Issue 62, Summer 1996

Excerpted from an article by Max Frankel
The New York Times Magazine
June 16, 1996

Twenty-five years ago today, reporters, editors and owners of The Times stood accused in Federal court of treasonous defiance of the United States. We had begun to publish a 10-part series about the Pentagon Papers, a 7,000-page study of how four Administrations became entrapped in Vietnam — progressively more committed and more frustrated than they dared at every stage to admit to the public. Although the documents were historical and lacking any operational value, they were stamped “Top Secret” and therefore withheld, like trillions of other Government papers, from public, press, Congress and even Executive officials not duly “cleared” into the priesthood of “national security.”

We now know that President Nixon at first enjoyed this enormous leak. The papers covered none of his actions; they mostly belabored his Democratic predecessors, Kennedy and Johnson. Indeed, the scoop inspired Nixon to search the files for other secrets that he could leak to sully Democrats during his re-election campaign.

But Henry Kissinger, the champion leaker of his generation, soon reminded Nixon that even harmless secrets were coins of power to be hoarded. As Kissinger and Nixon intended imminently to prove in furtive negotiations with North Vietnam and China, the bigger a secret the greater its ultimate value. They kept secrets even from the Secretaries of State and Defense. Kissinger quickly persuaded Nixon not only to prosecute the leaking of the Pentagon Papers but also to battle in court to censor The Times before it could print any more of them.

So the courts stopped our presses to consider the claim that we were doing “grave and irreparable harm to the nation’s security.” No such censorship had ever been deemed legal under the First Amendment, but this case inspired frenzied, ominous charges. We were violating the Espionage Act — in wartime. Compromising intelligence sources. Inducing, receiving and rewarding the theft of Government property. Delaying, perhaps derailing, efforts to end the war.

In just two weeks, the case reached the Supreme Court, which decided, with nine separate opinions, that the Government failed to meet its “heavy burden” of proof. Six justices voted to lift the ban, though some most reluctantly; three wanted us gagged for months of more argument. . . .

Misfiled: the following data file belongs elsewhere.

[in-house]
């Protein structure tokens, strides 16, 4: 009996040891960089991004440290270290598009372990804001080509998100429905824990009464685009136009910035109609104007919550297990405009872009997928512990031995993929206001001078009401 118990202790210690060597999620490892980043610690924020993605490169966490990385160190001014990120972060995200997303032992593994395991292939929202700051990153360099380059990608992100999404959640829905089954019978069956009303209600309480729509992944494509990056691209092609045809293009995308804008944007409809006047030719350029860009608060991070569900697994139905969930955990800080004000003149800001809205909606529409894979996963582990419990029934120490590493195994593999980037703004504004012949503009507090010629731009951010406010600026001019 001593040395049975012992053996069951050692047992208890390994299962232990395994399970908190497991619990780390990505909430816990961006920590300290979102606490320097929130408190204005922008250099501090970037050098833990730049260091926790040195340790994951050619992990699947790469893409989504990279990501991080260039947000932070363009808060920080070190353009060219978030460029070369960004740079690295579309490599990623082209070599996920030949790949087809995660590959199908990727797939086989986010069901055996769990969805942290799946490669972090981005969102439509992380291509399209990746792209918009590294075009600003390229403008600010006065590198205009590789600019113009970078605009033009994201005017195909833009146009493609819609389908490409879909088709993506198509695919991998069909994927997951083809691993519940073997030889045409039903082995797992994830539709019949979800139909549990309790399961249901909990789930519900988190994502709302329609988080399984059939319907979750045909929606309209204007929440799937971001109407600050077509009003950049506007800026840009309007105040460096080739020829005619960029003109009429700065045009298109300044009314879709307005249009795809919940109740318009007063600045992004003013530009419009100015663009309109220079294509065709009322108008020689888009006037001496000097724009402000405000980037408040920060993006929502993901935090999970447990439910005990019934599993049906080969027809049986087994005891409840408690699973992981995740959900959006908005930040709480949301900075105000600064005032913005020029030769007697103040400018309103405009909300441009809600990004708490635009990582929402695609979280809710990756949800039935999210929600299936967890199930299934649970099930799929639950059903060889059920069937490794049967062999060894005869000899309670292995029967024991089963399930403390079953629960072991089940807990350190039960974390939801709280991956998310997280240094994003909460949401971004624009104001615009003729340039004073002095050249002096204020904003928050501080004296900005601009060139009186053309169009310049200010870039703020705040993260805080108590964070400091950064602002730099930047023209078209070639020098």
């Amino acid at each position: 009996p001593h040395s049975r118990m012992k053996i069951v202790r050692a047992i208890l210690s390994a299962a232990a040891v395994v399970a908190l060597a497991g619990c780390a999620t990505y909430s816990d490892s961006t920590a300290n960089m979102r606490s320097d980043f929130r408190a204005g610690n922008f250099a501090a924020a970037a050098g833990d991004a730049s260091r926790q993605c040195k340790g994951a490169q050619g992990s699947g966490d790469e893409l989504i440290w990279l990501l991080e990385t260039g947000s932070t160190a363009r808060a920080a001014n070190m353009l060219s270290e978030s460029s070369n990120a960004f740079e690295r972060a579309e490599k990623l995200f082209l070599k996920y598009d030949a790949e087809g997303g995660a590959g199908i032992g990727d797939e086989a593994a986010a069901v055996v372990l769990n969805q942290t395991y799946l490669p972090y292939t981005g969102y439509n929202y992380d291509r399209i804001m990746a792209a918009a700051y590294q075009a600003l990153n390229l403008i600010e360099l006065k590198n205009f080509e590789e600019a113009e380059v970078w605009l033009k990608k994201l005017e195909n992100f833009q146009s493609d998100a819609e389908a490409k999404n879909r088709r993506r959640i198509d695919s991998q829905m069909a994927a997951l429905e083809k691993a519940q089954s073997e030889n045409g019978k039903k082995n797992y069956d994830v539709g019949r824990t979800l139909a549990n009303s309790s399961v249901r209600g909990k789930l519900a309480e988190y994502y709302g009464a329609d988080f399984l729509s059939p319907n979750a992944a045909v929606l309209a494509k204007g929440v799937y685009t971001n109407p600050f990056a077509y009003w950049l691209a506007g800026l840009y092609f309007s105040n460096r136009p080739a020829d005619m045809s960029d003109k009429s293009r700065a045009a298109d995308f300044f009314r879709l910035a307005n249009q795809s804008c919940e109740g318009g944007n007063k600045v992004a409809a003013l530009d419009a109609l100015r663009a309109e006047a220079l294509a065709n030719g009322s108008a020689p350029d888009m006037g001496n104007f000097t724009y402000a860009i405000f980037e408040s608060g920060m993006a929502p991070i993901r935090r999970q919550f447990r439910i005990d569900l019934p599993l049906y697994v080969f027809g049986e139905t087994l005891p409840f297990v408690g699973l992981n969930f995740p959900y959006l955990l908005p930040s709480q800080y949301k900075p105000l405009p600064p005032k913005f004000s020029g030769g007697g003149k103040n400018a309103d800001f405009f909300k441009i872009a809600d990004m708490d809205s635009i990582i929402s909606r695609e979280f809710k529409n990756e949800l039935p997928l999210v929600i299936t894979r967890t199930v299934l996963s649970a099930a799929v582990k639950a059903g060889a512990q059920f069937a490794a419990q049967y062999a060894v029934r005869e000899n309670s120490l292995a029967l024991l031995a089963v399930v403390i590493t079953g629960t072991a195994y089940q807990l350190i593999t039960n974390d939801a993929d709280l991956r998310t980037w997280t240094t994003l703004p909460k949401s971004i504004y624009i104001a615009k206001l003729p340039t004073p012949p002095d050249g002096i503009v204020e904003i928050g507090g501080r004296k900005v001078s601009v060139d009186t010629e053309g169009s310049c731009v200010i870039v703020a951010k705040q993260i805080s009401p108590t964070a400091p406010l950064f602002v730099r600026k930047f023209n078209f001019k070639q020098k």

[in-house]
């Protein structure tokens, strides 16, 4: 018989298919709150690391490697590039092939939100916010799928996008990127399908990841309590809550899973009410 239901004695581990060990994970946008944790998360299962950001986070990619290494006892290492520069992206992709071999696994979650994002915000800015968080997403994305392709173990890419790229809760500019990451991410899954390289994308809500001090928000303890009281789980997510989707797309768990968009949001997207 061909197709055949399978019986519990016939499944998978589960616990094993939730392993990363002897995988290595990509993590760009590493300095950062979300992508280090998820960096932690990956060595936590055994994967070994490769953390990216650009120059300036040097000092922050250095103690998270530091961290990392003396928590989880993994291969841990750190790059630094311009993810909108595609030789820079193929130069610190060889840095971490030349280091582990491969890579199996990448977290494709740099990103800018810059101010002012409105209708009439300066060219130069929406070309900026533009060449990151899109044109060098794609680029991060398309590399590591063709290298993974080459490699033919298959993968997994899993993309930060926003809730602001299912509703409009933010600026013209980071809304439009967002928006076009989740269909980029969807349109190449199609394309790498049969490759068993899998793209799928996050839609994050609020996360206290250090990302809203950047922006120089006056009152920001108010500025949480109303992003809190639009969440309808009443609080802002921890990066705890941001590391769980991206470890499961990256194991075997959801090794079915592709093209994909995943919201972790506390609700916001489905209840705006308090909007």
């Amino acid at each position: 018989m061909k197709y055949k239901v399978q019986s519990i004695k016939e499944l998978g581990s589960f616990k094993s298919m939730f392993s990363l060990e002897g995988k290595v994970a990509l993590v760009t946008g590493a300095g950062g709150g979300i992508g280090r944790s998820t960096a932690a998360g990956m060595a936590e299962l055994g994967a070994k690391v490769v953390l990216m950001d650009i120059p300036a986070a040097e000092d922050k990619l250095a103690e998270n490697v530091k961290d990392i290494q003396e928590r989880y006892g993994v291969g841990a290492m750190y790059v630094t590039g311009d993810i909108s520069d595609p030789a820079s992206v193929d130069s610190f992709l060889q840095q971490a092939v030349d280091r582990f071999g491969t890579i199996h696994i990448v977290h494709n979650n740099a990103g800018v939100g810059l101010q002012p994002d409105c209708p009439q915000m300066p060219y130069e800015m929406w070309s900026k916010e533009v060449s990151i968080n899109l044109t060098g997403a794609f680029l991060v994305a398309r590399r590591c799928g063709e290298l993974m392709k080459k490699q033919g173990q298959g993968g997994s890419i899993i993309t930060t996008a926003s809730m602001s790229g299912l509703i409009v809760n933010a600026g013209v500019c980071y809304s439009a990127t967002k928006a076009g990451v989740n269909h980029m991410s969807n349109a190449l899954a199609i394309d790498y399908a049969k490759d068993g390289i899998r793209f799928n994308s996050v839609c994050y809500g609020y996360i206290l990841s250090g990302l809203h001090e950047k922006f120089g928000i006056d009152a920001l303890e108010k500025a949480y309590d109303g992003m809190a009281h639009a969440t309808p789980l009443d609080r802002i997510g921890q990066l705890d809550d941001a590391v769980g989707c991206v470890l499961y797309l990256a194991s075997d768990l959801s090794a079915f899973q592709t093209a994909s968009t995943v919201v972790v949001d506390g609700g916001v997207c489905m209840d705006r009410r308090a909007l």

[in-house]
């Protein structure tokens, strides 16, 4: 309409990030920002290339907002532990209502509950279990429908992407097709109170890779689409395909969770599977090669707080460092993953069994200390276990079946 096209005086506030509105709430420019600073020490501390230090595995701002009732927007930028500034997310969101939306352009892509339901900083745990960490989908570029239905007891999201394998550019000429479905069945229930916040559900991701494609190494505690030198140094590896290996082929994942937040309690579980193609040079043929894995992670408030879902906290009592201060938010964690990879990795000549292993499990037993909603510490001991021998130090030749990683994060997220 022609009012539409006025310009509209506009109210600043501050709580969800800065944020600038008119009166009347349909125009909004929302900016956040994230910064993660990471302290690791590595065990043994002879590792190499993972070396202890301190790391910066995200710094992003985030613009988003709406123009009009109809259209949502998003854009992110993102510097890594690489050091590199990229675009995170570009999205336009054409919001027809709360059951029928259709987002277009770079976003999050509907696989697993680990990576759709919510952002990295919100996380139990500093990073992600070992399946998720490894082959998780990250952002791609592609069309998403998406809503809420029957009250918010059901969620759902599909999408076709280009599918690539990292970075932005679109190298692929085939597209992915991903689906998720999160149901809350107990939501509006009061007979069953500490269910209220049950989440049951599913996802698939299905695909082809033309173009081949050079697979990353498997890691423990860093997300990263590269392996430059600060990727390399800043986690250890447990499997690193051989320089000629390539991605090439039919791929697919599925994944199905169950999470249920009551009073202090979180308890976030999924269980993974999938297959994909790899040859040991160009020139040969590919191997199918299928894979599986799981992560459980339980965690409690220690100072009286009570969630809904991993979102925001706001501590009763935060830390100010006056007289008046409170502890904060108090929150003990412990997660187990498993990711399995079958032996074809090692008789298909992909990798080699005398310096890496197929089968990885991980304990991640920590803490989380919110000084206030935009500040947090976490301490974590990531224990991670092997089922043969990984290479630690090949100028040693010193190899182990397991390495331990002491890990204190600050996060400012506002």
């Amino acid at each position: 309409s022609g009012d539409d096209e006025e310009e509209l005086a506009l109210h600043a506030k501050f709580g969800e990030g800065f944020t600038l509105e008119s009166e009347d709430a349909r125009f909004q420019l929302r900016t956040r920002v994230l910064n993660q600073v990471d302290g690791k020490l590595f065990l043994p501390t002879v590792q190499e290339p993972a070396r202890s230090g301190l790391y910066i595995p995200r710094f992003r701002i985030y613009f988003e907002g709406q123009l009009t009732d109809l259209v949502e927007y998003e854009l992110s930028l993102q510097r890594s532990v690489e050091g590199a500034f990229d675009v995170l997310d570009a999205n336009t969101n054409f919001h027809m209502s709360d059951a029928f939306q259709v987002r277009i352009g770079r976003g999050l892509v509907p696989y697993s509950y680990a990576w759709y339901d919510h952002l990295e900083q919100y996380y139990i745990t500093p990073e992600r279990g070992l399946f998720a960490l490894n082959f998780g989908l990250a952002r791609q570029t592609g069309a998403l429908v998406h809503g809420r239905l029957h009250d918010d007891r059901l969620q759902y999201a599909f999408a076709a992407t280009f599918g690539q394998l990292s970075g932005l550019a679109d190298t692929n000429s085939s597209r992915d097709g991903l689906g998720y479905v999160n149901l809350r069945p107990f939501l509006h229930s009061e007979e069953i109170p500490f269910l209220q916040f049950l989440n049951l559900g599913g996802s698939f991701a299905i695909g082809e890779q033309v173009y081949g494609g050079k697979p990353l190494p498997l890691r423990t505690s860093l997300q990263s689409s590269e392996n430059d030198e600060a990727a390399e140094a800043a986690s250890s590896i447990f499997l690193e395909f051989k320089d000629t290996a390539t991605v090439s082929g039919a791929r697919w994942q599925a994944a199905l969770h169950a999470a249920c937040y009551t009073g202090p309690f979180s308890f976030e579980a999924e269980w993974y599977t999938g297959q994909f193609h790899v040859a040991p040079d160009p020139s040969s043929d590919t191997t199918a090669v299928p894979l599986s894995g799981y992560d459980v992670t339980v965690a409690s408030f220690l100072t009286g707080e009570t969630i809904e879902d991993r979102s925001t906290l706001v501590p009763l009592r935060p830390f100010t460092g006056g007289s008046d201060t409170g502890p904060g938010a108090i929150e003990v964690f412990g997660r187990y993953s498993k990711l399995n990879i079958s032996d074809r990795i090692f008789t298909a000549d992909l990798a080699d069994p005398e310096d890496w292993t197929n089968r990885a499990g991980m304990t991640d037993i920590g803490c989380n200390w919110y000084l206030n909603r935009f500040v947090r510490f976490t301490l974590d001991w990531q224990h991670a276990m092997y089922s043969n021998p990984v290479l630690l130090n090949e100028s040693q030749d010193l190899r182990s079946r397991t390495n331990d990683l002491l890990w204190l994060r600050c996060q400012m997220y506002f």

As the prosecutors of the case confessed decades later, no damage was done. No military battles were lost. The national security bureaucracy had fought not to protect information from aliens but to enlarge its authority to deny information from Americans.

Yet some of the wisest judges of the case failed to understand that the same kinds of secrets as those found in the Pentagon Papers routinely appear in Presidential memoirs, in manipulative “background” briefings of the press and in competitions for appropriations. Nor do many people understand that a secret once lost is a secret no longer. When The Times was silenced, The Washington Post and a dozen other papers found the papers . . . .

So time has not hallowed this great case. The American press bears some of the blame. It has failed to use its reaffirmed freedom to pursue many other secrets — secrets that hide bloat, error and corruption in the military and intelligence agencies.

Presidents have come and gone, promising to clean out the paper attics and limit the supply of rubber stamps. All have failed to define the few temporary confidences really needed to conduct foreign policy and to expose everything else to sunlight. A new look at the problem has been promised by the Commission on Protecting and Reducing Government Secrecy, with Senator Moynihan as its skeptical chairman. He recalls that one Pentagon task force on secrecy actually concluded, one year before the leak of the papers, that “more might be gained than lost if our nation were to adopt — unilaterally, if necessary — a policy of complete openness in all areas of information.”

Yet five million new papers are stamped secret every year and more than three million Americans have been elaborately investigated and cleared for reading Confidential, Secret or Top Secret information.

Judges, meanwhile, have enlarged their own bureaucratic stake in secrets. To promote efficiency — but certainly not justice — they lock up more and more papers about pretrial discovery and financial settlements, thus denying information to other injured parties. When Business Week obtained a few such secrets of corporate fraud last year, it was censored for three weeks and dragged through months of litigation before it could shake off a judge’s vindictive charge of illegal conduct.

Moynihan argues that . . . only if secrecy orders had to be justified on a cost-benefit basis, like other regulations, would their authors be held accountable and restrained. And entire cold war agencies devoted to secrecy, like the C.I.A., would be sensibly shrunken and not allowed to dream up new functions like business espionage and drug interdiction. Although press and public won the battle of the Pentagon Papers in 1971, they are still losing the Information War.